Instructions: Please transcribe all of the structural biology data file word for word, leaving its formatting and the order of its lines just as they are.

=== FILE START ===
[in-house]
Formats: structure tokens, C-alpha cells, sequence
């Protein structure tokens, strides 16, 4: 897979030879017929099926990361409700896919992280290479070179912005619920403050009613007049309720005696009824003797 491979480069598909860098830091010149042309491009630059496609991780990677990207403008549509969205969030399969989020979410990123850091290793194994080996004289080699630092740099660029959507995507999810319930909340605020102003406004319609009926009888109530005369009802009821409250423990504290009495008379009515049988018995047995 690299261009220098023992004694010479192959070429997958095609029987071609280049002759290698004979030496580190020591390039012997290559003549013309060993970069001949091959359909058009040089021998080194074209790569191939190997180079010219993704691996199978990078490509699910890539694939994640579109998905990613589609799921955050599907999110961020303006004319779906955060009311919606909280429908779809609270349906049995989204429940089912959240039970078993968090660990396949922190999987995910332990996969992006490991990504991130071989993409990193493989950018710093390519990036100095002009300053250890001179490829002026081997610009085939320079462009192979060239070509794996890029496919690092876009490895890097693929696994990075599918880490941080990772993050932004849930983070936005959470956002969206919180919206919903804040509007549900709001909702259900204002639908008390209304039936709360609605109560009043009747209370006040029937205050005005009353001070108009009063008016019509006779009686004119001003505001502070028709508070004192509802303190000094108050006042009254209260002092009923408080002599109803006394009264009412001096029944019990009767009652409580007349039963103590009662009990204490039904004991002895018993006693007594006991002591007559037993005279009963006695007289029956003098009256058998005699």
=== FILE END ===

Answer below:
[in-house]
Formats: structure tokens, C-alpha cells, sequence
């Protein structure tokens, strides 16, 4: 897979030879017929099926990361409700896919992280290479070179912005619920403050009613007049309720005696009824003797 491979480069598909860098830091010149042309491009630059496609991780990677990207403008549509969205969030399969989020979410990123850091290793194994080996004289080699630092740099660029959507995507999810319930909340605020102003406004319609009926009888109530005369009802009821409250423990504290009495008379009515049988018995047995 690299261009220098023992004694010479192959070429997958095609029987071609280049002759290698004979030496580190020591390039012997290559003549013309060993970069001949091959359909058009040089021998080194074209790569191939190997180079010219993704691996199978990078490509699910890539694939994640579109998905990613589609799921955050599907999110961020303006004319779906955060009311919606909280429908779809609270349906049995989204429940089912959240039970078993968090660990396949922190999987995910332990996969992006490991990504991130071989993409990193493989950018710093390519990036100095002009300053250890001179490829002026081997610009085939320079462009192979060239070509794996890029496919690092876009490895890097693929696994990075599918880490941080990772993050932004849930983070936005959470956002969206919180919206919903804040509007549900709001909702259900204002639908008390209304039936709360609605109560009043009747209370006040029937205050005005009353001070108009009063008016019509006779009686004119001003505001502070028709508070004192509802303190000094108050006042009254209260002092009923408080002599109803006394009264009412001096029944019990009767009652409580007349039963103590009662009990204490039904004991002895018993006693007594006991002591007559037993005279009963006695007289029956003098009256058998005699």